Transfection of proteins: HOW?
nikolaic at VISAR.WUSTL.EDU
Fri Mar 8 14:35:49 EST 1996
> Stefan Kahlert (UZS13B at ibm.rhrz.uni-bonn.de)
> Mon, 04 Mar 96 10:41:13 MEZ
> I want to block proteins in cells with specific antibodies,
> and I'm looking for possible methods to get this antibodies
> into these cells.
> - microinjection is not possible because I work with suspension cells
> (hard to catch and even harder to find the injected ones to check
> the result)
> - electroporation is *not* the way to (please don't ask why. The
> story is to long to be told here I think).
> What other methods are possible to get antibodies or other proteins
> into suspension cells?
> Thanks in advance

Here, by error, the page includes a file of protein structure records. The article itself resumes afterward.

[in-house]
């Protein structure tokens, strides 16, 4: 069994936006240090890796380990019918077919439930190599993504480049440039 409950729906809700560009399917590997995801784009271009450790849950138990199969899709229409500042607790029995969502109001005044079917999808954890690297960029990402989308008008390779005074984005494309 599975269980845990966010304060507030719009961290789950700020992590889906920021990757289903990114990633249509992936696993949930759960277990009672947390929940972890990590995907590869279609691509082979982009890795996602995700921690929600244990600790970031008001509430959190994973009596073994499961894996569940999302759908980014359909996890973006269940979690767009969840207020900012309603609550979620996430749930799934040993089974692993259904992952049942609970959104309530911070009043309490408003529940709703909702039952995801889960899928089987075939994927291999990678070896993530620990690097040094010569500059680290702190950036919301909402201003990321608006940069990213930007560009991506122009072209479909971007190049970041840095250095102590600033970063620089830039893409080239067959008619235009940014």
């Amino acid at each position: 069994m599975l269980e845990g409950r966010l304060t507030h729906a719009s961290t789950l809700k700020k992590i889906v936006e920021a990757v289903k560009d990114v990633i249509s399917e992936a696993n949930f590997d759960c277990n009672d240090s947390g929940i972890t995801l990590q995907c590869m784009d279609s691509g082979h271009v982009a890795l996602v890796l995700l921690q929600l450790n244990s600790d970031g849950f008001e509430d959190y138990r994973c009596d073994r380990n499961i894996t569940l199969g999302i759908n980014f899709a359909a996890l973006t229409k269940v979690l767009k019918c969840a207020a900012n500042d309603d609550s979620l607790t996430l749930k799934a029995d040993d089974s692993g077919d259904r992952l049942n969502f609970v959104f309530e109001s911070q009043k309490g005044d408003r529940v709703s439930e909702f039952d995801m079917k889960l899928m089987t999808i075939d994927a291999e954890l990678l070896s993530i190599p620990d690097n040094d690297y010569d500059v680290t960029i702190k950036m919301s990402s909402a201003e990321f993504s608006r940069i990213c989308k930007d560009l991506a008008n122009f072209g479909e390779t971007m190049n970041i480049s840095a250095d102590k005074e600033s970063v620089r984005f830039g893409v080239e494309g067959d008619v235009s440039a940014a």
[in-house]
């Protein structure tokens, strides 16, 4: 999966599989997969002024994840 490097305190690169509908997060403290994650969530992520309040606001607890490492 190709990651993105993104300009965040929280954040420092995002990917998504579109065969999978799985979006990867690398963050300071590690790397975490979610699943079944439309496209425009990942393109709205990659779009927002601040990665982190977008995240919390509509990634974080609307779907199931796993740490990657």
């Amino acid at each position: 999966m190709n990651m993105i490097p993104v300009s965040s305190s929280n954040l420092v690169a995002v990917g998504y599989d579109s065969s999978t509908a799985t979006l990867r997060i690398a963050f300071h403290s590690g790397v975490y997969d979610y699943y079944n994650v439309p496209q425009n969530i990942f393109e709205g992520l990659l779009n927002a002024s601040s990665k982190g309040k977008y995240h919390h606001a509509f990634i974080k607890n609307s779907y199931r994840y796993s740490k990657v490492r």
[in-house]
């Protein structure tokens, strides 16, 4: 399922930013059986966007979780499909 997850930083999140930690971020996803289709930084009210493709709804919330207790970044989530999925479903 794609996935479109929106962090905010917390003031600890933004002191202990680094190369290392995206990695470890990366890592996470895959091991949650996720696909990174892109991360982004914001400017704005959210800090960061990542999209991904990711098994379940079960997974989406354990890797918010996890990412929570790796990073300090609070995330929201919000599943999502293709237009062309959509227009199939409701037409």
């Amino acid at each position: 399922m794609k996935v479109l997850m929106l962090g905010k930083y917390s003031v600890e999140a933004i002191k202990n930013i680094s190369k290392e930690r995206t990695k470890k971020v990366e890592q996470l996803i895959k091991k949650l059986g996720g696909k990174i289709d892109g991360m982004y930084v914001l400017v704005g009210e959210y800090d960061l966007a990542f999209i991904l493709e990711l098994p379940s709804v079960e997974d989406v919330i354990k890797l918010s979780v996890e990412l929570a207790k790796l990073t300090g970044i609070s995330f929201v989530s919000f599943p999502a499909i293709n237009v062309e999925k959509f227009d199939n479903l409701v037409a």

Besides lipofection and electroporation, I`d
suggest to fix the problem, by fixing cells to the solid support and then
use convinuent microinjection as usual.
Cells coud be fixed to the bottom of the dish using antibodies agains surface
receptors and an addition, perhaps, of paraformaldehyde or other crosslinking
As a first step, coat the dish with antibodies agains some of the adhesion
receptors. Put the cell`s suspension in there in PBS, wait untill cells will be
attached to the surface of the dish. At this point you are either done or half
as done depending how well your Ab works. If you feel that Ab works poor then try
to fix Ab/Ag interaction by adding some of the crosslinking reagents (see PIERCE
catalogue). Finaly you should get your cells attached to the surface of the dish
strong enough to performe microinjection of your protein into the cells. You even
don`t need to detach cells later after the microinjection.
Another possibility is to use convinient crosslinking reagent(s) to attach the
cells directly to the dish. Good luck.
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